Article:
be built as sets of four (or eight) peaks, with the phase shift π/2 (or π/4, respectively) between adjacent ones [7, 8].
Stable vortices of higher orders, up to S = 6, built of up to 12 peaks, were found too, as well as stable “supervortices”,
i.e., ring chains of 12 (or more) compacts vortices carrying local spins s = 1, with global vorticity S = ±1 imprinted
onto the entire ring. These patterns were found in models with cubic and saturable SF nonlinearities . Stable
vortices of the gap-soliton type were also found in the model combining the OL and self-repulsive nonlinearity . A
general mathematical classiﬁcation of various localized states with an intrinsic phase structure (in particular, vortices)
in the 2D model with the square-lattice cos potential and cubic nonlinearity was developed in .
In the 2D geometry, supercritical collapse is generated by the SF quintic (χ
) nonlinearity, which may occur in
a combination with χ
terms. In optics, the cubic-quintic (CQ) nonlinearity with the SF χ
part was predicted
 and recently observed  in aqueous colloids. It was also observed in dye solutions , and recently predicted,
through the cascaded mechanism, in two-level media . It is relevant to mention that the χ
the self-defocusing sign is observed in various uniform optical media .
Besides the context of nonlinear optics, the CQ nonlinearity of the SF type appears in the description of BEC with
attraction between atoms trapped in a “pancake” conﬁguration. Strictly speaking, the reduction of the underlying 3D
Gross-Pitaevskii equation (GPE) to the 2D form produces a more complex nonpolynomial nonlinearity . However,
for 1D conﬁgurations corresponding to a cigar-shaped trap, it was demonstrated that the respective GPE with the
SF quintic term, which represents a “vestige” of the underlying multi-dimensionality, provides for an appropriate
description of the soliton dynamics, unless one is interested in the collapse per se . Another straightforward
interpretation of the quintic term in the GPE is the contribution of three-body collisions, provided that the lossy part
of this interaction (kicking out atoms from the condensate) may be neglected .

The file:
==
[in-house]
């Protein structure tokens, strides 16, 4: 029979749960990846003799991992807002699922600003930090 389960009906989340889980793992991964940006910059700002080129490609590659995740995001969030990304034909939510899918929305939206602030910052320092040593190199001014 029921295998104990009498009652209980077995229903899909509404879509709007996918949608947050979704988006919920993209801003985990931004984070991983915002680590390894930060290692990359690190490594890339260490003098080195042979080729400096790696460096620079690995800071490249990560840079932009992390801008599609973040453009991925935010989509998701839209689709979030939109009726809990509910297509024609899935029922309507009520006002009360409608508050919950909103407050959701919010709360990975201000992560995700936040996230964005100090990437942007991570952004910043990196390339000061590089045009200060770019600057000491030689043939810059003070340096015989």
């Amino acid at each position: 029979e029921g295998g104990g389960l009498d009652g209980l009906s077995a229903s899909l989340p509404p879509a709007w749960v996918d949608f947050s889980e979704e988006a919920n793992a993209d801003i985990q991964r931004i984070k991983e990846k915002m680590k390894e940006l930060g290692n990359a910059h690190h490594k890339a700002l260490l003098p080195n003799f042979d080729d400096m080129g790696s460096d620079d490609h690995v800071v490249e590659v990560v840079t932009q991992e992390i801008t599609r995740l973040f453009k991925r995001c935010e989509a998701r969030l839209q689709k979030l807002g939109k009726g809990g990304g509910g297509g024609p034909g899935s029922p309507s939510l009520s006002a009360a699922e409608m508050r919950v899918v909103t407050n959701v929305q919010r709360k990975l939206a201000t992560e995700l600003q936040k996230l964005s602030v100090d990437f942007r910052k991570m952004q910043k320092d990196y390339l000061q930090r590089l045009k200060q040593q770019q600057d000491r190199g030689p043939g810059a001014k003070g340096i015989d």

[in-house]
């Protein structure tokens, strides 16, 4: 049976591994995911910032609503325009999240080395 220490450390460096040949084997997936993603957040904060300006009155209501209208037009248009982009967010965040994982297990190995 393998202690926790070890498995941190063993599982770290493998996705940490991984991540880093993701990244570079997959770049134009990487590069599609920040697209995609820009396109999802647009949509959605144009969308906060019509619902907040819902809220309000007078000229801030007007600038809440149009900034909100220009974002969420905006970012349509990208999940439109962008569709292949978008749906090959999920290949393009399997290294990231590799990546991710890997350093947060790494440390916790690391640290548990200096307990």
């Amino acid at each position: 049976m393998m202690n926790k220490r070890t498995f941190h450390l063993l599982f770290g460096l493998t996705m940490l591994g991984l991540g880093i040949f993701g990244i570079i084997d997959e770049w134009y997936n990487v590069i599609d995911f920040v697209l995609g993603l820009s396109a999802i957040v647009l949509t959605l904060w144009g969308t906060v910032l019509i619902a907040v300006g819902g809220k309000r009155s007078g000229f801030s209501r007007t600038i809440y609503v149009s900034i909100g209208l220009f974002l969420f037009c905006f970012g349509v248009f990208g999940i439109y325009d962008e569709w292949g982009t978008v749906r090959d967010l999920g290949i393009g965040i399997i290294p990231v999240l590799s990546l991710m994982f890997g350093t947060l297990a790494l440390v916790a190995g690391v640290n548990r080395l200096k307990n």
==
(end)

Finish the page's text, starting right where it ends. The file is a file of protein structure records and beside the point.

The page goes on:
The OL potential is not necessary for the stability of 1D solitons in the SF CQ model, as they are stable in the
free 1D space, despite the possibility of the collapse . On the contrary, in the 2D model with the SF χ
nonlinearities, the OL is a crucial factor for the stabilization of solitons against the supercritical collapse. In the
normalized form, the corresponding model is based on the equation for the mean-ﬁeld wave function, u(x, y, t) (or the
local amplitude of an electromagnetic wave, in terms of optics):
−V (x, y)u + 2|u|
u + γ|u|
u = 0. (1)
The derivation of Eq. (1) from the full GPE yields γ ∼ a
, where a
is the width of the transverse conﬁnement,
and D the half-period of the OL potential. We will consider two diﬀerent potentials, viz., the cosinusoidal (cos)
one, V = −V
[cos (πx/D) + cos (πy/D)], and the 2D Kronig-Penney (KP) potential, in the form of a “checkerboard”
composed of cells of size D with potential diﬀerence V
between adjacent ones  (2D states in the checkerboard
potential combined with the CQ nonlinearity in which the χ
term is self-defocusing, i.e., γ < 0, hence the collapse
does not occur, were recently investigated in Ref. ). Equation (1) conserves the norm,
Undoing scalings used in the derivation of Eq. (1) from the underlying GPE, one concludes that the actual number
of atoms in the BEC is N (a
|) Q, where a
is the scattering length. In terms of nonlinear optics, evolution
variable t in Eq. (1) is the propagation distance, rather than time.
For the purpose of comparison, we will also consider a modiﬁcation of Eq. (1) with pure quintic nonlinearity,
−V (x, y)u +|u|
u = 0. (3)
Stationary solutions to Eqs. (1) and (3) for 2D fundamental (single-humped) solitons were found by means of the
VA and in a numerical form, as reported below in Section II. Higher-order (multi-humped) nontopological solitons,
as well as vortices (including those built of quadrupoles, rather than of fundamental solitons) and supervortices, were